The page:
Review: ‘Carol Twombly: Her brief but brilliant career in type design’

Oak Knoll Press, 2016

Perhaps it is because we live in an age where styling and self-promotion shape how and whether we revere design, that the austerity of this book, and indeed, Carol Twombly’s life and career, feel so other-worldly. Which is not to say that Twombly is somehow weird or that this book about her life and work is lacking. In fact, the book is very well-written and — dare I say it, (this is a type nerd book after all) — quite an engaging read.
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One Step Forward, Two Steps Back

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Last week the latest issue of Neshan magazine —the biggest magazine with a focus on graphic design in Iran — issue number 37 (read here), was published. I first came across the cover of this issue on the instagram account of a colleague, and was instantly drawn by three words printed under the logo: Women and Design. Curious, I scrolled down to the caption to see what articles had been considered for/on a demographic I am very much a part of. I was confronted by a list of essays on female designers, almost entirely written by men. It was exasperating, and not because I was disappointed, but because I found this long list of male writers predictable, and therein lies the problem.

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For The Love of Unicode

Say the words “character encoding standard” to most people and their brains will congeal into a pile of glazed donuts, like 🍩. See how I embedded a cute little donut directly into that last sentence? You can thank Unicode for that. What is Unicode and how did it become the universal standard for digitally representing the world’s writing systems (yes, including emoji)? Plenty has been written about its history already, but here’s an attempt at a very brief overview.

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Congrats, But …

Two little tweets in an ocean of tweets. What harm can they do, especially when their message feels overwhelmingly positive?

Last week, Indian Type Foundry (ITF) sent out the following tweet in reaction to this showcase of type designers who also happen to be women:

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Some Open Thoughts About OpenType

Typeface designers frequently seem to assume the more OT features their fonts have the better. Typeface users, on the other side, don’t always share this delight. They are often stressed by the complexity, don’t get any sense out of them or just ignore the features. Since I am both a designer and a user of typefaces I tend to sway from one position to the other.

In my work, where I am involved with script typeface design, OpenType features and coding play a very big role. I would say that a natural looking contemporary script typeface is not imaginable without an extended OT feature code.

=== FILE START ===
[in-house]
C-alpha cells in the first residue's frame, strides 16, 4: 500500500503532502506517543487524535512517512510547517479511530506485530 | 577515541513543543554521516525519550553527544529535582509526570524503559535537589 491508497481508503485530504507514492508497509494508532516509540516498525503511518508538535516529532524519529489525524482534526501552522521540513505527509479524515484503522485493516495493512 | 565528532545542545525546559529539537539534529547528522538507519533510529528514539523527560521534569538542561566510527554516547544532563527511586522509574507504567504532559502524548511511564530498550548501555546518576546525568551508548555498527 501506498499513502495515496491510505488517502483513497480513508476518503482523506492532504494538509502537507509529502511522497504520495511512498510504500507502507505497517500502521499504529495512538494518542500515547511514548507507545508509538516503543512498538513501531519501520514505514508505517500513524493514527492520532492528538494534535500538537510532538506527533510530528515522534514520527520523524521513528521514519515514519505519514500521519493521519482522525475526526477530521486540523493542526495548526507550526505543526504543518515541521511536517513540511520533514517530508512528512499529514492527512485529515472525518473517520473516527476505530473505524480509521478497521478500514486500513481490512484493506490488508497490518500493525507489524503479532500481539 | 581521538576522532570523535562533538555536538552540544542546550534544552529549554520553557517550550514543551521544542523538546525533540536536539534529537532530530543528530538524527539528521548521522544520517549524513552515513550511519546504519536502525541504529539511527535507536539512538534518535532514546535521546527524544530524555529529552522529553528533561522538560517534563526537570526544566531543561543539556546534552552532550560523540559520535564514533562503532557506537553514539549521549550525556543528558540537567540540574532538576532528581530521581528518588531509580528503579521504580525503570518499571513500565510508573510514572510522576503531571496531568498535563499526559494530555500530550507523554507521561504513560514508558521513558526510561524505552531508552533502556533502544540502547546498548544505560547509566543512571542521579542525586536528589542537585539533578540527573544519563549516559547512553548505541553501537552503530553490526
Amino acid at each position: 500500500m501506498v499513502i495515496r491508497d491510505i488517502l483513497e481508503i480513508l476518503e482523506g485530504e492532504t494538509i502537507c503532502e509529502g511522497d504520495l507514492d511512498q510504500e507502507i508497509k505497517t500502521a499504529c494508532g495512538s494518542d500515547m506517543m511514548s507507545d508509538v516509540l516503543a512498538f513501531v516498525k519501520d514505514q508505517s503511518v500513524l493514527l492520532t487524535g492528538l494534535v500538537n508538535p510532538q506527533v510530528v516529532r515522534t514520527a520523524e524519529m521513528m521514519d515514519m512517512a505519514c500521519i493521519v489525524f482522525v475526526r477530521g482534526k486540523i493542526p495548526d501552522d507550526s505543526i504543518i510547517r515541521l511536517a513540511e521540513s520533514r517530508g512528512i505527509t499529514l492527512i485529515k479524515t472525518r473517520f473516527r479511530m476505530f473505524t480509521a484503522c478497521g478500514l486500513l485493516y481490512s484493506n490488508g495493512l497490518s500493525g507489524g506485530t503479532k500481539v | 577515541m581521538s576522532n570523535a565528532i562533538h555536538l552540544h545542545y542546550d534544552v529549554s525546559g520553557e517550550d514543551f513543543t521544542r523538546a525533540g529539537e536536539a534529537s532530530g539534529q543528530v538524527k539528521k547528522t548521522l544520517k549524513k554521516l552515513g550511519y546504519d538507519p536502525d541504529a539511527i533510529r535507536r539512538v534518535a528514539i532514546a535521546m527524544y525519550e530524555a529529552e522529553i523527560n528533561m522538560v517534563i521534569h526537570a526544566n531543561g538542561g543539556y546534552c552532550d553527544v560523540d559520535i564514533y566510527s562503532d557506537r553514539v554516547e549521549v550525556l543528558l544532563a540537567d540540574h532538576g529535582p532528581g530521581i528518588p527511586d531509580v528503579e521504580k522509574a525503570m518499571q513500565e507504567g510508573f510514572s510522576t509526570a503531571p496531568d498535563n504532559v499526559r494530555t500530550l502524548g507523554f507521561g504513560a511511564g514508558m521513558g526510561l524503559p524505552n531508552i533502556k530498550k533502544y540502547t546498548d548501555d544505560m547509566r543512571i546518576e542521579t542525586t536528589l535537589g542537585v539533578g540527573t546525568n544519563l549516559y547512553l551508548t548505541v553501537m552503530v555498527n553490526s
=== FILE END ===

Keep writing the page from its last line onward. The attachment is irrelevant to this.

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Character Spotlight: Latin lowercase s

Every letter in the alphabet has its own history. They change with time, and it is part of the type designer’s job to give shape to those changes. We set out to celebrate a letter that most designers would agree to be one of the most challenging forms to design in the Latin alphabet, the lowercase s.

The origins of this letter led us to the Phoenicians (1500–300 B.C.), who used three different forms: shin, shade and samekh. The shapes of the letters were simplified drawings of their names, for instance shin means teeth. This letterform is the predecessor of the Greek sigma, which evolved into the Etruscan S, and later on into the Latin form.

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Inscriptions of Phoenician shin, Greek sigma, Archaic Etruscan s, and Latin uppercase s

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Snobs, Nerds and Maniacs

Have you ever been called a type snob? Font nerd? Typomaniac?

If you use, make or draw type / letters, it’s your job to care. I’m personally guilty of using this kind of language. However, when we act like our work is somehow above the mental capacity of typographic plebeians, are we giving ourselves a bad rap?

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Creating a Future Free of Type Piracy

It starts with working with what you’ve got.

A couple of years ago, one of my graphic design students handed in a project that used the typeface Gotham. As soon as she handed it to me, I looked at her skeptically.

“You have a license for Gotham?” I asked, knowing that the least expensive license runs close to $200—which is not typically the kind of cash students in New York City, or even in the United States, tend to have to spend on school projects.

“Yes!” she declared triumphantly. She, like all my students, knew that I do not accept projects using pirated fonts; it’s stated clearly in my syllabus, and I assertively read this aloud on Day 1 each semester. She continued, “Professor ___ gave us all a CD of it!”

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